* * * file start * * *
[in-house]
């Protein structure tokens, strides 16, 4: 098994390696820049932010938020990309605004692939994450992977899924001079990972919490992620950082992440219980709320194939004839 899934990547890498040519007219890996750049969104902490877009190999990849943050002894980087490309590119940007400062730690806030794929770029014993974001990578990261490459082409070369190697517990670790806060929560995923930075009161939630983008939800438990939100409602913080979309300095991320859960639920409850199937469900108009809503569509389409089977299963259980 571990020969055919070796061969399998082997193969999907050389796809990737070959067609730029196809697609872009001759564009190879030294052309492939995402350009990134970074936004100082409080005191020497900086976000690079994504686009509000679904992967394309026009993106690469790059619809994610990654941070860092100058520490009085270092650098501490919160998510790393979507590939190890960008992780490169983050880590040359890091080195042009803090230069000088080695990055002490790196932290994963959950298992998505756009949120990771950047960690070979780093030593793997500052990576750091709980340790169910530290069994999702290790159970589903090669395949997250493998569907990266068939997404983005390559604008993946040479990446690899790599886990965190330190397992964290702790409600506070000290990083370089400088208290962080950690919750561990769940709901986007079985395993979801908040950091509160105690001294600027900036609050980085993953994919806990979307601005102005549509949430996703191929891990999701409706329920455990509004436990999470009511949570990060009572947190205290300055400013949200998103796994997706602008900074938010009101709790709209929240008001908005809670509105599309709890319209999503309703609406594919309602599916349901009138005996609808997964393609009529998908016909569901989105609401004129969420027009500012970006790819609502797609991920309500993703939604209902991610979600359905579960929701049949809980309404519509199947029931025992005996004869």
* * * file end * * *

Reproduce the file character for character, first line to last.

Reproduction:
[in-house]
């Protein structure tokens, strides 16, 4: 098994390696820049932010938020990309605004692939994450992977899924001079990972919490992620950082992440219980709320194939004839 899934990547890498040519007219890996750049969104902490877009190999990849943050002894980087490309590119940007400062730690806030794929770029014993974001990578990261490459082409070369190697517990670790806060929560995923930075009161939630983008939800438990939100409602913080979309300095991320859960639920409850199937469900108009809503569509389409089977299963259980 571990020969055919070796061969399998082997193969999907050389796809990737070959067609730029196809697609872009001759564009190879030294052309492939995402350009990134970074936004100082409080005191020497900086976000690079994504686009509000679904992967394309026009993106690469790059619809994610990654941070860092100058520490009085270092650098501490919160998510790393979507590939190890960008992780490169983050880590040359890091080195042009803090230069000088080695990055002490790196932290994963959950298992998505756009949120990771950047960690070979780093030593793997500052990576750091709980340790169910530290069994999702290790159970589903090669395949997250493998569907990266068939997404983005390559604008993946040479990446690899790599886990965190330190397992964290702790409600506070000290990083370089400088208290962080950690919750561990769940709901986007079985395993979801908040950091509160105690001294600027900036609050980085993953994919806990979307601005102005549509949430996703191929891990999701409706329920455990509004436990999470009511949570990060009572947190205290300055400013949200998103796994997706602008900074938010009101709790709209929240008001908005809670509105599309709890319209999503309703609406594919309602599916349901009138005996609808997964393609009529998908016909569901989105609401004129969420027009500012970006790819609502797609991920309500993703939604209902991610979600359905579960929701049949809980309404519509199947029931025992005996004869």